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Embedded Processors on FPGA: Soft vs Hard
In the past, Field Programmable Gate Arrays (FPGAs) were primarily used for prototyping and debugging purposes. However with their increased popularity, many commercial products now incorporate FPGAs. In the late 1990s, FPGA vendors introduced System-on-chip (SoC) devices that included one or more hard-core processors and an FPGA fabric on a single Integrated Circuit to allow for more complex designs that involved hardware and software co-integration. While this approach provides advantages of running your design at much higher speeds it does not provide the flexibility of modification to suit the application. Because of this many FPGA vendors provide the solution of using soft-core processors that is configured from logic resources inside the FPGA. Depending on several factors, a designer can choose either Hard or Soft processor in his design depending on the application.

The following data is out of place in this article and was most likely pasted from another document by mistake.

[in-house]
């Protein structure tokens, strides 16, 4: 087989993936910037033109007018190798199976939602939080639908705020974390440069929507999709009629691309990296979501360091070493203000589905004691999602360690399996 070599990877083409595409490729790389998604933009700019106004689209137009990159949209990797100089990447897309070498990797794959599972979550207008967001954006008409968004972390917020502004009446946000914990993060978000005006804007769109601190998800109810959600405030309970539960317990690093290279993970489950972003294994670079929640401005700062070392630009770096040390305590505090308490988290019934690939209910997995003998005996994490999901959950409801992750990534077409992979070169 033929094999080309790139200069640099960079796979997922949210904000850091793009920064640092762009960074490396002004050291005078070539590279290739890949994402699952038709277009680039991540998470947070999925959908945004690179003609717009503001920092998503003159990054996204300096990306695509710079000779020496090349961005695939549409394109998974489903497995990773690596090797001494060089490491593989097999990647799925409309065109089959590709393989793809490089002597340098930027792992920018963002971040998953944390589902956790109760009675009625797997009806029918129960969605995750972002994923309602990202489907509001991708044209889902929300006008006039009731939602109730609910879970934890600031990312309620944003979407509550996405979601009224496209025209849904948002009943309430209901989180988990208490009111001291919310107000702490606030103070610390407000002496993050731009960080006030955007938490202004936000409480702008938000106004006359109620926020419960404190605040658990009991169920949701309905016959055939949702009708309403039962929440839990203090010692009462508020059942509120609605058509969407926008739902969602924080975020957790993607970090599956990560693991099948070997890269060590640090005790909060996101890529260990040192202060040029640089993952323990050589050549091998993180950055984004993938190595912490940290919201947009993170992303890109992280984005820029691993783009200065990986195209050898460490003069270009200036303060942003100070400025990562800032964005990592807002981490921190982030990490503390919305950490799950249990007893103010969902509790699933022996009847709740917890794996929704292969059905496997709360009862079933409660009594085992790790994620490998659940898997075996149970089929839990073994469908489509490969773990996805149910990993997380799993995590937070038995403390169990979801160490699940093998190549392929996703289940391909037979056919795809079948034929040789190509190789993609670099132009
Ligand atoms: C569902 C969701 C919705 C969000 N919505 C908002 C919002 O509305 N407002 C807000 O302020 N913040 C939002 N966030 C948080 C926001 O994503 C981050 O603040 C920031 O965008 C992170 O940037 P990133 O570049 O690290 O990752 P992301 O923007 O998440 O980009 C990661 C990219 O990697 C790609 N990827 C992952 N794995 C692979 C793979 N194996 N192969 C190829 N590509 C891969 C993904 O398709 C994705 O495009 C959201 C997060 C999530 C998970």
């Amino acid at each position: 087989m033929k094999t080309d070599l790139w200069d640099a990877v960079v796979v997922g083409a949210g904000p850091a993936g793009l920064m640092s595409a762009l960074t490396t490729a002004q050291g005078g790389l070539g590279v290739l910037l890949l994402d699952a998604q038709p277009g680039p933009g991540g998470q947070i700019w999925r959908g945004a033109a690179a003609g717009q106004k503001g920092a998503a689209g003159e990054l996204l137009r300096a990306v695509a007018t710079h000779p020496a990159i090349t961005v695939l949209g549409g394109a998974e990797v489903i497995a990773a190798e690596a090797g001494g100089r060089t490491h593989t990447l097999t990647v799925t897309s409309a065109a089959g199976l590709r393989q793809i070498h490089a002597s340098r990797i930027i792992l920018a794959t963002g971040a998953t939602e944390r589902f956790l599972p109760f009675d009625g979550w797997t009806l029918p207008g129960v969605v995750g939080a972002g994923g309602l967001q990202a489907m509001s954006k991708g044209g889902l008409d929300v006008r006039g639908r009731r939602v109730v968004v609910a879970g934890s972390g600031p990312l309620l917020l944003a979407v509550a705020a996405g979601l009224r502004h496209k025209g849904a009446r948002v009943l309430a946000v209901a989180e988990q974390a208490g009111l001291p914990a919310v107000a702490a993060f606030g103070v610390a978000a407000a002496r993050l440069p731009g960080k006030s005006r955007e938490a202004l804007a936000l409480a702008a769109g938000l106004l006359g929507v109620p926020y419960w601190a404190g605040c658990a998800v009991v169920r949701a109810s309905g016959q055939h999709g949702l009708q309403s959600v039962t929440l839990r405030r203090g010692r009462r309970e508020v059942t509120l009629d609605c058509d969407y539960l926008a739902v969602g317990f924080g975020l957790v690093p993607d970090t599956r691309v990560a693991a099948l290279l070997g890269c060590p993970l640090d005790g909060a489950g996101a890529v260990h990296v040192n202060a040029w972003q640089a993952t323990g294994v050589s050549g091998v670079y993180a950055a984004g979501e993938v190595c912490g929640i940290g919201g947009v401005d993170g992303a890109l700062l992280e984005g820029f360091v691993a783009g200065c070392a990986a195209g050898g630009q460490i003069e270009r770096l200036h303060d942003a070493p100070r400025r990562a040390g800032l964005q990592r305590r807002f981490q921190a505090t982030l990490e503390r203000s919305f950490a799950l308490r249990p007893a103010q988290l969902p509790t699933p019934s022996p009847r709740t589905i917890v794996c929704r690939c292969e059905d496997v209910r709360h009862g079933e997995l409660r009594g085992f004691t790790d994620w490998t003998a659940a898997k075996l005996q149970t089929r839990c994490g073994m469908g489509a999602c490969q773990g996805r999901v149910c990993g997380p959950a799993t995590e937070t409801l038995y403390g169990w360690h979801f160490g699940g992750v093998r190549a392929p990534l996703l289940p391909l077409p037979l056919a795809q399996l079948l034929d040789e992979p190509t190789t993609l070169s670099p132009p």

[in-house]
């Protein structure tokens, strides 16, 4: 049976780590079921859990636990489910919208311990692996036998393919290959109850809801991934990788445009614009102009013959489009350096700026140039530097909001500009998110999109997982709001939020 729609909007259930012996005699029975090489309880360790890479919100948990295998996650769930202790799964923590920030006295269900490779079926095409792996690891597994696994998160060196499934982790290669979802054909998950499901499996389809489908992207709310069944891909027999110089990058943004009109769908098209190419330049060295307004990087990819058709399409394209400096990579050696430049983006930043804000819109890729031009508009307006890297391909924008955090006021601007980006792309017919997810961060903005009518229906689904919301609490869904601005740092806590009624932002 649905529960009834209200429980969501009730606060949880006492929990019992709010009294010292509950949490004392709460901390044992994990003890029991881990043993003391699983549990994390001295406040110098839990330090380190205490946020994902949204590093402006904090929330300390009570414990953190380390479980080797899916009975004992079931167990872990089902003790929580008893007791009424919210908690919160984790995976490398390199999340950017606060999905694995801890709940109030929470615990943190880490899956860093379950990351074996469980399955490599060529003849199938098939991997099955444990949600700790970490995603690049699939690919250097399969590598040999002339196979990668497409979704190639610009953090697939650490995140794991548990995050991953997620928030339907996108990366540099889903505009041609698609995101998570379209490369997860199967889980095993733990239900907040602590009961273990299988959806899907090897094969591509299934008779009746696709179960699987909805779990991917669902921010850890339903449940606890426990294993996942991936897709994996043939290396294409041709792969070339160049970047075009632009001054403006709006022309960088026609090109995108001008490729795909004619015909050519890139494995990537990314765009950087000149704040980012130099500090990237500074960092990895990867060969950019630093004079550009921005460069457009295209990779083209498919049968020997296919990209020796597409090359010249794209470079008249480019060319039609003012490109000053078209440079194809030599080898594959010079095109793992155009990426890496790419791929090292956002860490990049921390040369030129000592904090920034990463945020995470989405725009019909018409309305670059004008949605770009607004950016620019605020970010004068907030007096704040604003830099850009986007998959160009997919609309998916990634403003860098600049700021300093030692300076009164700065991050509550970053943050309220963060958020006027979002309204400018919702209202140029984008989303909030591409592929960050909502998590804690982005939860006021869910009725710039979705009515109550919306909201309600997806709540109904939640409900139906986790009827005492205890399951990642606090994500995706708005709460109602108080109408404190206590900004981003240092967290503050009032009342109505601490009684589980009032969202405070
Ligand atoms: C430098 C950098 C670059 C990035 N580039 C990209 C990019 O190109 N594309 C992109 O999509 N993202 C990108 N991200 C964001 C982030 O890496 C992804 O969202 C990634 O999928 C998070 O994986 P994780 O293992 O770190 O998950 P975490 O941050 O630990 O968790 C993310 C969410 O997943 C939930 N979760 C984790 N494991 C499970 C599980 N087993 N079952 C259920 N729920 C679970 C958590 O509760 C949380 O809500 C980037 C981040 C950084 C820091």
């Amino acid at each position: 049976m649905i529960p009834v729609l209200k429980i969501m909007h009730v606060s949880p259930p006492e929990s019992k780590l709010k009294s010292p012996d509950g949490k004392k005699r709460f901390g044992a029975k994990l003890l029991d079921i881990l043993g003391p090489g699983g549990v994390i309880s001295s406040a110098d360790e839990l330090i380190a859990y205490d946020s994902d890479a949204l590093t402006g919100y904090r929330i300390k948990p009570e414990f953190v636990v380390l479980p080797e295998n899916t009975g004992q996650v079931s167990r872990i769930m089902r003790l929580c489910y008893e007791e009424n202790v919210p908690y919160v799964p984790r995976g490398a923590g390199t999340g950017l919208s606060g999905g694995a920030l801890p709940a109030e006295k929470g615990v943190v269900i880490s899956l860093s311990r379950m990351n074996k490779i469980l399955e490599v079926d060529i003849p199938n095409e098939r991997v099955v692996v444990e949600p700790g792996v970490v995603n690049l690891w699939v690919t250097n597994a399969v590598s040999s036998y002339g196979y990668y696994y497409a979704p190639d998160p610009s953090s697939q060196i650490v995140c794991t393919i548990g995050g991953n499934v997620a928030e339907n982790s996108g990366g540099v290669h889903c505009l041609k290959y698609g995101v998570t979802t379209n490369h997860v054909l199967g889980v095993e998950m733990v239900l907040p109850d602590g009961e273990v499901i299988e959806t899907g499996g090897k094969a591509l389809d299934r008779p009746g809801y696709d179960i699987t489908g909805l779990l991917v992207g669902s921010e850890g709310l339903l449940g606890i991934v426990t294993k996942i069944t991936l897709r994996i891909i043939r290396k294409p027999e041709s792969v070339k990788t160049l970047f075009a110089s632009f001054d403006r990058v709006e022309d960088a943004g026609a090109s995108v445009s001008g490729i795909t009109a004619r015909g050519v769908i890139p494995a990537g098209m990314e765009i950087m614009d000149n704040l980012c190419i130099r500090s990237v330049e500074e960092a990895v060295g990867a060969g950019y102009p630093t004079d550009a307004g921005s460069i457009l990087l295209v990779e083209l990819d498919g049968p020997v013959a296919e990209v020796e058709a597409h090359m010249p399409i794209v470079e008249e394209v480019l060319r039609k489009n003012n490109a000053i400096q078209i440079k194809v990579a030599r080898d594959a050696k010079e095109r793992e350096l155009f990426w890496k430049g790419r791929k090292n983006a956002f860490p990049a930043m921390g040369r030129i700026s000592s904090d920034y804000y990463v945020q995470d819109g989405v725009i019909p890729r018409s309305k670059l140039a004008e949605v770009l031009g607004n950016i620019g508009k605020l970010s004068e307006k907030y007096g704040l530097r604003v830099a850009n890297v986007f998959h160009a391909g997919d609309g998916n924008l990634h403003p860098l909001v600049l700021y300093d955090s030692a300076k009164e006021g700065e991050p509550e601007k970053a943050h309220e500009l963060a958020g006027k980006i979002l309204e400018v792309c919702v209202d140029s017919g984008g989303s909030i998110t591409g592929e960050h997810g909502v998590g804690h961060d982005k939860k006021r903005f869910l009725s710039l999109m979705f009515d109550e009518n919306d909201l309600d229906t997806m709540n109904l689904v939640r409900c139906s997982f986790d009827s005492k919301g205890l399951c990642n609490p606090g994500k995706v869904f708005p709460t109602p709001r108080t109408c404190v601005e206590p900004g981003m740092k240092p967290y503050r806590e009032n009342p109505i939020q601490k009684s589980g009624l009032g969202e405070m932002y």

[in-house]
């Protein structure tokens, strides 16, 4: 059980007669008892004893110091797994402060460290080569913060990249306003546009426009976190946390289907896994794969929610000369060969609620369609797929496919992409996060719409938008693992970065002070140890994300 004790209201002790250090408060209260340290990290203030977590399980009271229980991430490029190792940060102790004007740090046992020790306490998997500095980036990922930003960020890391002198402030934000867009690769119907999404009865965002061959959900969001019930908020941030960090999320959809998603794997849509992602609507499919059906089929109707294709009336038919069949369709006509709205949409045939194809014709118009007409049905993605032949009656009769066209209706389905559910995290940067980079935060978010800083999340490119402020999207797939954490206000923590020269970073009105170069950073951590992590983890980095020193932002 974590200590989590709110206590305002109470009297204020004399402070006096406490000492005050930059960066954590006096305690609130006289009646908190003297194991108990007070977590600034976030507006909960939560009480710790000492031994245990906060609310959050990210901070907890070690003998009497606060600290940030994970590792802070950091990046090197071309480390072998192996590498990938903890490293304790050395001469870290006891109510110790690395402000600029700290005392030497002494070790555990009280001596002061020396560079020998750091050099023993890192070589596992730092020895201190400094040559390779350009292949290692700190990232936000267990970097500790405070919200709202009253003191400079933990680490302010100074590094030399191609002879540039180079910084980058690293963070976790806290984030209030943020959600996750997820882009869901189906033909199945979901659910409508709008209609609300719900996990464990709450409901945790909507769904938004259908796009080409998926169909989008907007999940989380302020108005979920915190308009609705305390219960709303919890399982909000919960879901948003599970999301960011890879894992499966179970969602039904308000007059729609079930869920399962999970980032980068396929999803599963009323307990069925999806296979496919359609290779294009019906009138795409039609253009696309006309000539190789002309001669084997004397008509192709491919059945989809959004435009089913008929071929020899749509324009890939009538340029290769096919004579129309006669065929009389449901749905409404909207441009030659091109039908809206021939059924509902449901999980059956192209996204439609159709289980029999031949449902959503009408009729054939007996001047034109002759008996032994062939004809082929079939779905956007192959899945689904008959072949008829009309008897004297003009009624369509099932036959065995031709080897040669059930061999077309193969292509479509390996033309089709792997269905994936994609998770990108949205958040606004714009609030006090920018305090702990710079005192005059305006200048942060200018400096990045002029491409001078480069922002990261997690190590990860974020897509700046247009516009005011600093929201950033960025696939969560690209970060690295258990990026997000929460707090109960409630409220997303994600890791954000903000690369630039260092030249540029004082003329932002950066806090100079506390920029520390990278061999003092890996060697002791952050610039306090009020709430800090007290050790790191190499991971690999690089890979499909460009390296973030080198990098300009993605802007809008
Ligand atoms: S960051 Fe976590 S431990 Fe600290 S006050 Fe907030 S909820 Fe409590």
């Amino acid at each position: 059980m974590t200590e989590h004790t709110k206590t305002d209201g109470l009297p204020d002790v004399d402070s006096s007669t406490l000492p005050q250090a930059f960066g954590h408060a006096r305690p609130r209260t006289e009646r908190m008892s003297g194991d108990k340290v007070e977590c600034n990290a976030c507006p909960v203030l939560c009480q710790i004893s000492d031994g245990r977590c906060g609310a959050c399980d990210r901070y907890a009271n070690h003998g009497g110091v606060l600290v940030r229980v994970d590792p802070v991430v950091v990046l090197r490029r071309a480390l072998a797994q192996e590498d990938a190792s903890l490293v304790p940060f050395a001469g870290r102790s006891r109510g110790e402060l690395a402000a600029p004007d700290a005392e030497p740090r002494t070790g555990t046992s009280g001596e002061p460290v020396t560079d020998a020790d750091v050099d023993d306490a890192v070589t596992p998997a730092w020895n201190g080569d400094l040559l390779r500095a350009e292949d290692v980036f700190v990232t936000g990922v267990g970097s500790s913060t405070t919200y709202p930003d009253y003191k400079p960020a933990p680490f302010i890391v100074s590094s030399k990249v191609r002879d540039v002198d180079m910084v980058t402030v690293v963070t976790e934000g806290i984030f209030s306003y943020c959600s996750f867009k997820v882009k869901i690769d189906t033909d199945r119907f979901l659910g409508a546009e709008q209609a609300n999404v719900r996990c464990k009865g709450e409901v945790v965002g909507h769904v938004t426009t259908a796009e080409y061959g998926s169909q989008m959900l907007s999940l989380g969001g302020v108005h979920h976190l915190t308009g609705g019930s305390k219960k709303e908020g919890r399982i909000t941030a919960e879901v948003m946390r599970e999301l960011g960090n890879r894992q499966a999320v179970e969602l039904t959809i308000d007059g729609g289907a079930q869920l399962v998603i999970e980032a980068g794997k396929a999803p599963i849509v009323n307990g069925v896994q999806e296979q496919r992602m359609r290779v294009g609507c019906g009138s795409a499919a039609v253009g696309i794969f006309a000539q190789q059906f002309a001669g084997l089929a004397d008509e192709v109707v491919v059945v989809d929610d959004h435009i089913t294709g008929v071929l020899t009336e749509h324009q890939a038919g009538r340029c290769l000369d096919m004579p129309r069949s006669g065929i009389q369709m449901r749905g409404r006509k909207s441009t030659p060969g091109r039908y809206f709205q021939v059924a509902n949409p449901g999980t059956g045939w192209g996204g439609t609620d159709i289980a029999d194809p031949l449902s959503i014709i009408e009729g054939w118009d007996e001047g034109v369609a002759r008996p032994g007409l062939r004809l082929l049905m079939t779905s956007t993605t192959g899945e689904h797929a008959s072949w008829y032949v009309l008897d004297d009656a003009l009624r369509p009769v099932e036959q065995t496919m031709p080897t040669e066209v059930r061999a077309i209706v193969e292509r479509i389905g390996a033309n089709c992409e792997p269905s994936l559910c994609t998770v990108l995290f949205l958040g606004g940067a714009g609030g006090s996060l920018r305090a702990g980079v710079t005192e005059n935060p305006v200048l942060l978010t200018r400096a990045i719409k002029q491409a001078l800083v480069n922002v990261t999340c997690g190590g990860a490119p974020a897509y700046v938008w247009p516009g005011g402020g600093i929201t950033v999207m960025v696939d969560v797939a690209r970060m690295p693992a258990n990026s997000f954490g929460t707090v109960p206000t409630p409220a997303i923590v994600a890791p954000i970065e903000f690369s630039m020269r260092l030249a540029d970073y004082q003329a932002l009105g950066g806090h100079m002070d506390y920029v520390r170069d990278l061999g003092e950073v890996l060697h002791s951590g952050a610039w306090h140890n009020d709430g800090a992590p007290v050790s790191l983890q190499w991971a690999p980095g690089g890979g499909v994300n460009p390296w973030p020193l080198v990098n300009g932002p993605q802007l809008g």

This paper presents an in-depth performance analysis and direct one-on-one comparison between the two. For this task two different platforms, one housing a hardcore processor and another housing a soft-core processor is chosen to run a digital oscilloscope application. This is then used to measure the FPGA resource utilization, execution speed and power consumption on each.